The Homework Debate

Posted by on Feb 29, 2016 in High School, Middle School | No Comments

mayvangMay Vang

Math Teacher at Capitol Hill Magnet School

St. Paul Public School

CONNECT Committee Member

How does anyone tackle the homework debate without going in circles or feeling like it is a losing battle? I have dealt with my accelerated course, Accelerated Algebra, which goes through 8th and 9th grade MN math standards, differently from my grade level course, Algebra 1, which is 8th MN math standards only. Was I fair in my decision-making and treatment of students in the different math courses? Did I do more good than harm to their perspective on math homework and math in general? I’m not sure. Perhaps this debate of mine will spark some discussion and discourse among all of you.

I was planned and thought all summer on how to give my students my choice and differentiate homework for my accelerated students. I wanted my high fliers to feel that homework is worth their time, and I wanted everyone else to feel that homework is doable. Peeling through problems in the textbook and researching online, I came to the conclusion of dividing homework into two types. Students got to choose between homework that I labeled as “Meets” and “Exceeds”. The meets problems were ones that all students should be able to complete after the lesson as practice towards mastery. The exceeds or challenge problems are more about applying the concepts beyond what is learned in class, using more higher thinking skills. As part of the buy-in for homework, I assigned ten meets and five exceeds questions per section three to four times a week and hardly anything over a weekend. Students chose to do one of the two or both sets of homework.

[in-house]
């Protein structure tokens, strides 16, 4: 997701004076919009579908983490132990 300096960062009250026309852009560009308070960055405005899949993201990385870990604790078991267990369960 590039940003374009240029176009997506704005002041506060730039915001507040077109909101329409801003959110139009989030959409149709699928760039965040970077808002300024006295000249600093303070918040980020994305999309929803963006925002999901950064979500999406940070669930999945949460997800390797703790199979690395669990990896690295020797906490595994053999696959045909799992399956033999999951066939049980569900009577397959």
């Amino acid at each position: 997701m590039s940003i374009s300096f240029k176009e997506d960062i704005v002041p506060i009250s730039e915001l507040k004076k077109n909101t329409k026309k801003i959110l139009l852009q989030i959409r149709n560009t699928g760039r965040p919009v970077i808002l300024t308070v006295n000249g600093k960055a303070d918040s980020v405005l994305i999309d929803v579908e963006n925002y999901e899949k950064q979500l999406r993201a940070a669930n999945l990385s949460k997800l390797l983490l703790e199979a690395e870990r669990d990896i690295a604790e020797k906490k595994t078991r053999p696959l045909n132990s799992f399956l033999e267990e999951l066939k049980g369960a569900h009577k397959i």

I took a different approach with the Algebra 1 students because they had skills that were below or well below grade level with a history of failing math, incomplete work, and bad attitude about math. After a presentation by Sara VanDerWerf at the spring 2015 MCTM conference, I took on ther idea of daily homework. She said that she established that expectation because students had too many excuses about not doing homework. She wanted to eliminate the “I forgot” excuse. She wanted to get to the bottom of why her students were not doing homework. So, I adopted that same expectation, and my students wanted to fight me on it. They moaned and groaned for about one week until they realized that daily homework was doable. I assign them 4-8 problems, depending on difficulty of the concept. I assigned them homework to complete over the weekend, before a test, and even after a test. I don’t allow them to take a break from math.

Where am I with these two different approaches to homework? Homework completion and attitude about homework in the accelerated course did not change much. It makes me feel like the effort that was put into finding the “perfect” problems and combing through every assignment has been futile. Assigning less and more purposeful homework hasn’t proven to change the minds of non-homework doers.  I was, however, pleasantly surprised by the number of students who choose to complete the exceeds problems versus the meets problems.

In contrast, the daily homework in Algebra 1 has proven to me and to them that they can step up to high expectations when asked to do it without excuse. Even when they don’t get it, they report and show that they have tried and are willing to work to understand it. They got used to thinking and doing math and that not doing it was a foreign idea. The success in homework completion, more positive attitude, and passing grades has made me feel that I have made the right decision for them. Not all students have kept up with homework completion as this school year has gone by, but it does not change my expectations. I will continue to assign daily homework but have also provided the opportunity for students to catch up.

In both courses, homework is worth 15% of their final grade, so the numerical worth is not much. But for one course, they have started to see the value and purpose of homework, while I have yet to change the mind of many others in the other course. So did I make the right decision with both courses or should I change my approach to the accelerated course?

 

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